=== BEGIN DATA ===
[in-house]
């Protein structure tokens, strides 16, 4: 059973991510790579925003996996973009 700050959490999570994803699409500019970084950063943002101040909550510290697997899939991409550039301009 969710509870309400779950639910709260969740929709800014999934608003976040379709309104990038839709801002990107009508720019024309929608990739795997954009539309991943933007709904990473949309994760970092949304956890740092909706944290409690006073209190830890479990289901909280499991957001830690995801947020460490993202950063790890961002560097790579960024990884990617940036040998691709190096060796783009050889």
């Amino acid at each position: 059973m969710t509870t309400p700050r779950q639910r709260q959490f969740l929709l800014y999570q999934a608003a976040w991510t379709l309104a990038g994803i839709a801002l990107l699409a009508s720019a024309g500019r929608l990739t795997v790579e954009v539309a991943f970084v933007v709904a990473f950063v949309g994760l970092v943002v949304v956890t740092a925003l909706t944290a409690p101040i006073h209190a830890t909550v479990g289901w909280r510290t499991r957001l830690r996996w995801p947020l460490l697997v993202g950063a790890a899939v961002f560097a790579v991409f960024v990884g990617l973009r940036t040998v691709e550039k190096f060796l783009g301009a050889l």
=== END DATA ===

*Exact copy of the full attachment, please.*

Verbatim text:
[in-house]
């Protein structure tokens, strides 16, 4: 059973991510790579925003996996973009 700050959490999570994803699409500019970084950063943002101040909550510290697997899939991409550039301009 969710509870309400779950639910709260969740929709800014999934608003976040379709309104990038839709801002990107009508720019024309929608990739795997954009539309991943933007709904990473949309994760970092949304956890740092909706944290409690006073209190830890479990289901909280499991957001830690995801947020460490993202950063790890961002560097790579960024990884990617940036040998691709190096060796783009050889």
């Amino acid at each position: 059973m969710t509870t309400p700050r779950q639910r709260q959490f969740l929709l800014y999570q999934a608003a976040w991510t379709l309104a990038g994803i839709a801002l990107l699409a009508s720019a024309g500019r929608l990739t795997v790579e954009v539309a991943f970084v933007v709904a990473f950063v949309g994760l970092v943002v949304v956890t740092a925003l909706t944290a409690p101040i006073h209190a830890t909550v479990g289901w909280r510290t499991r957001l830690r996996w995801p947020l460490l697997v993202g950063a790890a899939v961002f560097a790579v991409f960024v990884g990617l973009r940036t040998v691709e550039k190096f060796l783009g301009a050889l």